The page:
For schoolchildren in the Baton Rouge area, daily in-person instruction is returning soon, thanks to Gov. John Bel Edwards’ on Friday officially moving Louisiana to Phase 3 in reopening the state’s economy that was shut down six months ago thanks to the novel coronavirus.
School districts in East Baton Rouge, Livingston, St. James and West Baton Rouge parishes on Friday all announced plans to transition to five-days-a-week daily instruction in all grades in the coming weeks. They join Zachary, which announced a similar transition on Thursday, hours after the governor first revealed his plans.
Other local school districts have announced dates to shift to daily instruction for elementary and middle school children, but are not yet saying when high school students will follow suit. And more districts are expected to announce their plans soon.
Prior to the governor’s move Friday, the only schools in the Capital region offering daily or almost daily instruction in all grades were public schools in West Feliciana Parish, a couple of charter schools as well as private and Catholic schools.
Livingston Parish is making the fastest transition to full-time instruction in every grade. Currently, only students in Pre-K to fifth grade are coming daily. Grades 6 to 12 will join them full-time starting Wednesday and continuing over four successive days, with seniors returning Sept. 21.
Students in Livingston’s upper grades have been coming to school only part of the week, spending the rest of the week learning at home — a “hybrid” approach that’s been common across Louisiana so far this school year.
Zachary, which has also been offering daily instruction only to students in elementary grades, plans to bring back its middle and high schoolers to daily, in-person instruction all at once starting Sept. 21.
West Baton Rouge is making its shift from hybrid to daily instruction on two days a week apart. On Sept 21, Caneview, Port Allen Middle and Port Allen High schools will return. Brusly Middle and Brusly High schools will join them on Sept 28 — the week delay is due to construction work still going on at both schools.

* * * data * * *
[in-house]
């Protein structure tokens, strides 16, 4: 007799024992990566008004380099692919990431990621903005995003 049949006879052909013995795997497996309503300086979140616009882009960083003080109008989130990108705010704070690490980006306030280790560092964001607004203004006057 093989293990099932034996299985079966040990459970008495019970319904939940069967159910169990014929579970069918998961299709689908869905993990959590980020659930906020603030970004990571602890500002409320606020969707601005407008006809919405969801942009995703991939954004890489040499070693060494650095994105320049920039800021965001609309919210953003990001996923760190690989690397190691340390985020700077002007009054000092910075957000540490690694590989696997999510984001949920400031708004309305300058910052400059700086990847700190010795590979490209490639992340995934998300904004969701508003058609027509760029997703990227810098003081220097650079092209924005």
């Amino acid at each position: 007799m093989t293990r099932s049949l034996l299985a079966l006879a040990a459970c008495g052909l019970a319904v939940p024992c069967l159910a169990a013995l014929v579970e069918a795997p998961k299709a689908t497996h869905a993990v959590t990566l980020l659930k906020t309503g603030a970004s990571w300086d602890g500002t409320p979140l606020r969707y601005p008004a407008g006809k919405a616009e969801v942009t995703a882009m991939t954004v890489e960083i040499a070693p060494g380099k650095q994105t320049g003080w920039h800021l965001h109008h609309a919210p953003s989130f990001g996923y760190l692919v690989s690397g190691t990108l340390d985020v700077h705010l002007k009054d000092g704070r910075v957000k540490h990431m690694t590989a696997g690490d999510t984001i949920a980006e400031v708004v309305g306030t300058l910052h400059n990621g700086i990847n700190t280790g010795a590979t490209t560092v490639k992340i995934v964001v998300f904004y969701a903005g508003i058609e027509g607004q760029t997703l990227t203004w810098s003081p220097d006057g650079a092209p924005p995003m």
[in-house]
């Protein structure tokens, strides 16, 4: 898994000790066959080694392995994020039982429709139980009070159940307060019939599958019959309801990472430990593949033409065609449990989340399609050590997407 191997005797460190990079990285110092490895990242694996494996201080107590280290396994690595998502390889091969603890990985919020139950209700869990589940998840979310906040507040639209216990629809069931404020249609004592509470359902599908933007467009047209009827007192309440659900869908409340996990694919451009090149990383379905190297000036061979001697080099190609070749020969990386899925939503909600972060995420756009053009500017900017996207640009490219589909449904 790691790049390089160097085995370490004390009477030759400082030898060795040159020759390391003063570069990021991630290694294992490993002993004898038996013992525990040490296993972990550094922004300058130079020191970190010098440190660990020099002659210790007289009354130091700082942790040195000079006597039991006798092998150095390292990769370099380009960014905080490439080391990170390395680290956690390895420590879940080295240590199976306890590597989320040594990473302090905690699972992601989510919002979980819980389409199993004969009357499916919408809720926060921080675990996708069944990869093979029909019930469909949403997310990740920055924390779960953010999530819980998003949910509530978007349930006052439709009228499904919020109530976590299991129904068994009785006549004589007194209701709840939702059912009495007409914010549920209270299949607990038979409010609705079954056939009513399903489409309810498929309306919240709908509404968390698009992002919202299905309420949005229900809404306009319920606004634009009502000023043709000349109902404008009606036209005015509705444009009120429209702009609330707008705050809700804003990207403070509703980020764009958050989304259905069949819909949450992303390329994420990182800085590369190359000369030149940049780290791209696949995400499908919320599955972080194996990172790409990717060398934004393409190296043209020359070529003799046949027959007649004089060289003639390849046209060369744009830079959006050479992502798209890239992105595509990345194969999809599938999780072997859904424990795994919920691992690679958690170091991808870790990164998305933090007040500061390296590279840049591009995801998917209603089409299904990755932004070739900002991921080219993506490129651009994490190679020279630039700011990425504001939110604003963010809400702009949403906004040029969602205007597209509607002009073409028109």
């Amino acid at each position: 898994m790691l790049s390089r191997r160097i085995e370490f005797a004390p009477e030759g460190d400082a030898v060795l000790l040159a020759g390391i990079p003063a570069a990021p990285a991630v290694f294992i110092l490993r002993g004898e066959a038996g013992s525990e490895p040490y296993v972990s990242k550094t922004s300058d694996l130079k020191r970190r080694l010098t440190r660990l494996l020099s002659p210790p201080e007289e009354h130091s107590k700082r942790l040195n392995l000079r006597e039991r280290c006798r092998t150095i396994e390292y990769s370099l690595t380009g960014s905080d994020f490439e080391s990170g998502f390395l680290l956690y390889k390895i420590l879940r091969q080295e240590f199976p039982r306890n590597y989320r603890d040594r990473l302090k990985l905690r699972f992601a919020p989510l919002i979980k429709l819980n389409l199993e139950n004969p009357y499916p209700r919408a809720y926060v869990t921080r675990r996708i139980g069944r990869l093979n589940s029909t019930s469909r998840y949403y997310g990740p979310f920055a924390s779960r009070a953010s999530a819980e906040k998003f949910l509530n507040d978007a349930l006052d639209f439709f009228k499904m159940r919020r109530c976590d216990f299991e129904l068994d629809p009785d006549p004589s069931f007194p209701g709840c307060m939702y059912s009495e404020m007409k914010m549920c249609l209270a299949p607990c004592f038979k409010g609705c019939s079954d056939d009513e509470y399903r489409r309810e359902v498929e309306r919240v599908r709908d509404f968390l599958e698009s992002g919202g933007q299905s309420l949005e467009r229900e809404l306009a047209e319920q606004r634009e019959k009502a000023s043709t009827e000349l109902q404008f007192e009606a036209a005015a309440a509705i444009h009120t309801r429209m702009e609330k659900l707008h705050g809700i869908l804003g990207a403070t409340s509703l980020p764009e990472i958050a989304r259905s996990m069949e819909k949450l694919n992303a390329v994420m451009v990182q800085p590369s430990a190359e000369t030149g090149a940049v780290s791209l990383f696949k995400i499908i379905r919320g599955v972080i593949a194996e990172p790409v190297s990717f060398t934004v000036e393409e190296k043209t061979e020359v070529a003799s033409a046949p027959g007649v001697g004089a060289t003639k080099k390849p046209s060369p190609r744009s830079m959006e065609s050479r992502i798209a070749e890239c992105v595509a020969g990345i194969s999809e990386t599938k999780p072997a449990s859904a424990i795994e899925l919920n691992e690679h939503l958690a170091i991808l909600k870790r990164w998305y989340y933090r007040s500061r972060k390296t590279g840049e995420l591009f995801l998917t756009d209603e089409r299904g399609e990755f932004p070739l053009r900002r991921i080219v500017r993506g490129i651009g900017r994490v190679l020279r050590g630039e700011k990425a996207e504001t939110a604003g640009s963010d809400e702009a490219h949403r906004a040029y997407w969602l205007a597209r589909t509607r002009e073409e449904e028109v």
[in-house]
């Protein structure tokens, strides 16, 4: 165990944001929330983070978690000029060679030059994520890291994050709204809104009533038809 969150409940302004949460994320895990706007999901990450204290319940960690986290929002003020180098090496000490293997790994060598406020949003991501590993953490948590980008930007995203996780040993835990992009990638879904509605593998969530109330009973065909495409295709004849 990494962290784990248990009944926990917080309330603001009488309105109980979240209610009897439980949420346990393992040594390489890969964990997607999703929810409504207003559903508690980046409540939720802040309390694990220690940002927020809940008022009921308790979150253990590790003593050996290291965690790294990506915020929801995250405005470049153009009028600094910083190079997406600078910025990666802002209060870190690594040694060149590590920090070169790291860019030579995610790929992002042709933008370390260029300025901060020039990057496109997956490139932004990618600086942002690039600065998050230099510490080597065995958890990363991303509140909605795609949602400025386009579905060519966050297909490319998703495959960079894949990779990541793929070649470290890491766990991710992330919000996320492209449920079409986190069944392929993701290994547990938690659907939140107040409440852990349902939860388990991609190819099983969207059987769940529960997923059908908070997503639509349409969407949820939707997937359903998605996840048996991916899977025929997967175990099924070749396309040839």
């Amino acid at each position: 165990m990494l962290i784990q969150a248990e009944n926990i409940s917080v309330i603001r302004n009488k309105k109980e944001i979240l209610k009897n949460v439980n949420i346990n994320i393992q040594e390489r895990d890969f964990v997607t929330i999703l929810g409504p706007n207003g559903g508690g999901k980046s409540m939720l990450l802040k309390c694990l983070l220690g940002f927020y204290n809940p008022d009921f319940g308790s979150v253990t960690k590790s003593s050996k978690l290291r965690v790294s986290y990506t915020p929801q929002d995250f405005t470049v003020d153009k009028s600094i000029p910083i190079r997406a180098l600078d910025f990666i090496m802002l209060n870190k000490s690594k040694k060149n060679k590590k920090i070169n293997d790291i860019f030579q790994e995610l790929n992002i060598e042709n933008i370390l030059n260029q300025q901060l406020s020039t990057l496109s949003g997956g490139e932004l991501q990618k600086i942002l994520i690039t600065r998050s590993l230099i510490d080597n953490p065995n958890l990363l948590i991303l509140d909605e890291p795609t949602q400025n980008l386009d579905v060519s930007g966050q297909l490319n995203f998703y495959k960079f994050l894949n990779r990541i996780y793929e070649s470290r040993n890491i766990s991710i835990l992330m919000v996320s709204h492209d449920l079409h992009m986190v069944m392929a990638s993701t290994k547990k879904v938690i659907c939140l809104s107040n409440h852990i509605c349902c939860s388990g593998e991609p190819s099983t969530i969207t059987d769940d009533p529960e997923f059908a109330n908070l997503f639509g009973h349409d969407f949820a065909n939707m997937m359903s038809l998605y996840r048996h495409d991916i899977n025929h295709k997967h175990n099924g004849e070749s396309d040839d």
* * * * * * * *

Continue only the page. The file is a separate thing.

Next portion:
“We are excited to get more of our students back on campus together but we must remain diligent with safety procedures so we can keep them all on campus,” cautioned Wes Watts, superintendent of West Baton Rouge schools.
Other public schools also announced on Friday plans to return to daily instruction. LSU Lab School is making the shift Sept. 21. Slaughter Community Charter School is expanding from two days to four days a week of instruction starting the following day.
St. James Parish schools plan to transition all at once from hybrid to daily in-person instruction, but not until Oct. 14.
Superintendent Ed Cancienne said his staff needs time to pull off this shift.
“This will allow us time to prepare bus routes, new class schedules, (special education) accommodations, lunch schedules and much more,” Cancienne said.
East Baton Rouge schools, which have been operating 100% virtual since kids returned from summer break on Aug. 10, plan to transition to face-to-face instruction every day in every grade by Oct. 19, but will shift in phases.
On Monday, the school district will continue with previously announced plans to bring back elementary school children for twice-a-week in-person instruction. They will now upgrade to daily instruction for students in those grades starting Oct. 5.
Middle and high schools will make a similar return two weeks after the younger kids. On Sept. 28 they will return on a twice-a-week hybrid schedule and will transition to full time, in-person instruction by Oct. 19.
In a statement, Superintendent Leslie Brown said the continued decline in COVID-19 cases in Louisiana gives her confidence to make this shift.
“The declining trends, coupled with the governor’s announcement, indicate that a gradual return to in-person learning can be safe and successful for all,” Brown said.
Schools initially focused on younger children in reopening schools this year. Concerns about learning loss have been greatest in the lower grades and digital instruction is less effective and developed as children get younger.
Phase 2 made it hard for many schools to go beyond elementary grades. A big constraint was that school buses could be only half full. Phase 3 increases school bus capacity from 50% to 75%, making it easier for a faster reopening in the upper grades.
Students don’t have to return to school if they don’t want to. School districts across Louisiana have many children learning strictly from home and school officials say they plan to continue those services, though a few districts are asking parents to declare anew via surveys whether they still want 100% distance learning.